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Offering. Photo by the author

About 2,500 years ago a man was seen walking the byways of India, a bowl in his hands. He was bald-headed and simply clad. His clothing covered him but did not speak of preference or fashion. He was variously barefoot or shod, depending on who he had met in his peregrinations and whether or not they themselves needed shoes. If the need was there, they received his sandals. The only sense of permanence about him resided in his bowl.

It was an old wooden bowl, thin and shiny with use. He would give it up someday when the winds were right and his faith had ripened, a day when a child taught him about eternity. But that day had not yet come. He held his empty bowl in front of him as an offering to those who passed by. He held his bowl as a teaching about generosity. Someone might place an avocado in his bowl. Someone else might fill his bowl with sweet gruel. Another might pull onions and lemongrass from their garden plot and place it in the mendicant’s bowl. A scoop of rice. A peach. A handful of nuts. A lily.

If the bowl remained empty, he remained empty. If, at the end of a morning, his bowl was filled with garlic and salt, he ate garlic and salt. Figs and avocados were no more preferred than the scraped remains at the bottom of the rice pot. Some flowers were edible, others he left on the ground for the sacred cows, or cast on the river where he washed his body with sand. Every day was the same in its opening and closing, and every hour was different, every offering a new place to begin. He had nothing. He had only his bowl. He was content and he learned that the path to contentment was generosity. Give it all away, he told himself until it was no longer a voice in his mind, but the nature of mind itself.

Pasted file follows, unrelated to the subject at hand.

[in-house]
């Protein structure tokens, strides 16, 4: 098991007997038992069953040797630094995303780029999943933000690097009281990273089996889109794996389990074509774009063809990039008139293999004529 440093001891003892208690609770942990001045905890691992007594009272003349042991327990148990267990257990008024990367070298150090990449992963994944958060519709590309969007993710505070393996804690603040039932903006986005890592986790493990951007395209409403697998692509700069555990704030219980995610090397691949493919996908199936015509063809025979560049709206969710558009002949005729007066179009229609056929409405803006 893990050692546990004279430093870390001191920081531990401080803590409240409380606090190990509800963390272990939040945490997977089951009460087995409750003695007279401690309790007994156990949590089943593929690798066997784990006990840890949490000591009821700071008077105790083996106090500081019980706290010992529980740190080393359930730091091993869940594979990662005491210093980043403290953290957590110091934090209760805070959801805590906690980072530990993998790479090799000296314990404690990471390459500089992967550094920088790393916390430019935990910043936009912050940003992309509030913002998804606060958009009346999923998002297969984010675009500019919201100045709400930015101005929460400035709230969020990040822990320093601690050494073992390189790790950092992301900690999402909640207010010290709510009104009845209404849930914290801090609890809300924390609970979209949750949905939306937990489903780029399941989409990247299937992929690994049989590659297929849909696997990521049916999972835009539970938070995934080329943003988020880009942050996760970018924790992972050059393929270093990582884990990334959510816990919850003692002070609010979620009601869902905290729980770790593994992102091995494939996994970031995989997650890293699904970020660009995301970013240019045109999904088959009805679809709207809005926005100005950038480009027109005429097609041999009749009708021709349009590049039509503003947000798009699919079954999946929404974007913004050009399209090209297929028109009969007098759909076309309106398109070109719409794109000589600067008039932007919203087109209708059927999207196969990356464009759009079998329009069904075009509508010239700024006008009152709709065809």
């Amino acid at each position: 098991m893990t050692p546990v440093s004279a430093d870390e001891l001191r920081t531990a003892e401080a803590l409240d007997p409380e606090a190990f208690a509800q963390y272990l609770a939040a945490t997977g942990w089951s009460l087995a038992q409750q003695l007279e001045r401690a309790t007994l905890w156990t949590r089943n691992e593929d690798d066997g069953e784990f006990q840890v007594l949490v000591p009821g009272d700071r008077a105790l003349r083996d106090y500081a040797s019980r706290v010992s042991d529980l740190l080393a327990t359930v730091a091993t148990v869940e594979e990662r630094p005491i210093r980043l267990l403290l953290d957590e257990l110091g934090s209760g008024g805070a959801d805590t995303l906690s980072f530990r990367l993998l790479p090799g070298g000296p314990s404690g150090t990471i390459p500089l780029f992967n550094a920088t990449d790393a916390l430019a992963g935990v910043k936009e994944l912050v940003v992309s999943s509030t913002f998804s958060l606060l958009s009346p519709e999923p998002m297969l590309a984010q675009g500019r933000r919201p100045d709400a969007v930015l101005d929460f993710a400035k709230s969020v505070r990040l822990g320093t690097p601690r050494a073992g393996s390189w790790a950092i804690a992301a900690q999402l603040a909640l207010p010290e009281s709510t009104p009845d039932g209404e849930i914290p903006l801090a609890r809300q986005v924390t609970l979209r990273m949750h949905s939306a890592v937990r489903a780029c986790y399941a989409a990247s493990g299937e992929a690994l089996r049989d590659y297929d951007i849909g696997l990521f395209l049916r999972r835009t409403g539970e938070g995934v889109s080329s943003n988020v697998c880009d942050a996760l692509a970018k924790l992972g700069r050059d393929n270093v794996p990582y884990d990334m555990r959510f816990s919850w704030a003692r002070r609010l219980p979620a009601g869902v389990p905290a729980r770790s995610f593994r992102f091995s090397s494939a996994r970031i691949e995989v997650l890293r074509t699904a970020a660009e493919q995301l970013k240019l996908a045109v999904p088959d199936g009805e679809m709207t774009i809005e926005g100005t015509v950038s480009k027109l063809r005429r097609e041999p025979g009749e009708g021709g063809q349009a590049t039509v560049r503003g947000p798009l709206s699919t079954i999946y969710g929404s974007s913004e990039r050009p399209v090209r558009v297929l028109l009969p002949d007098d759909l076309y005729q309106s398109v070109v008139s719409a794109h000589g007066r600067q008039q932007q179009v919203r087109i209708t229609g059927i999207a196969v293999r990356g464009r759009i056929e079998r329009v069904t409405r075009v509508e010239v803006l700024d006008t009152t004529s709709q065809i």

Twenty five hundred years later, a friend and I are corresponding about contentment. I say that contentment has nothing to do with arriving somewhere or having something; contentment often abounds among those who have very little. I think of my realtor friend Vernon, getting into what he calls his “fancy Porsche” in my driveway one day last summer. His Porsche is in fact an ancient VW bug. He had just delivered two bags of cookies for a cross-country trip I was about to make—an offering to my empty bowl. Vernon is tall and bald and did not grow up around Porsches. He came to the real estate business because he loves old houses and he likes people. He’s not a wheeler or dealer, and the competition of his profession often gets him down. But that day he looked like a happy man, or at least a man contented. A man who doesn't take happiness or contentment or even an old VW bug as a given. He's discovered the art of sitting still, he told me, sitting still outside his house, letting the soft September wind enliven his skin and doing nothing. Doing nothing in the way of not-doing that isn’t sloth or apathy or a frozen depression. He calls it contentment.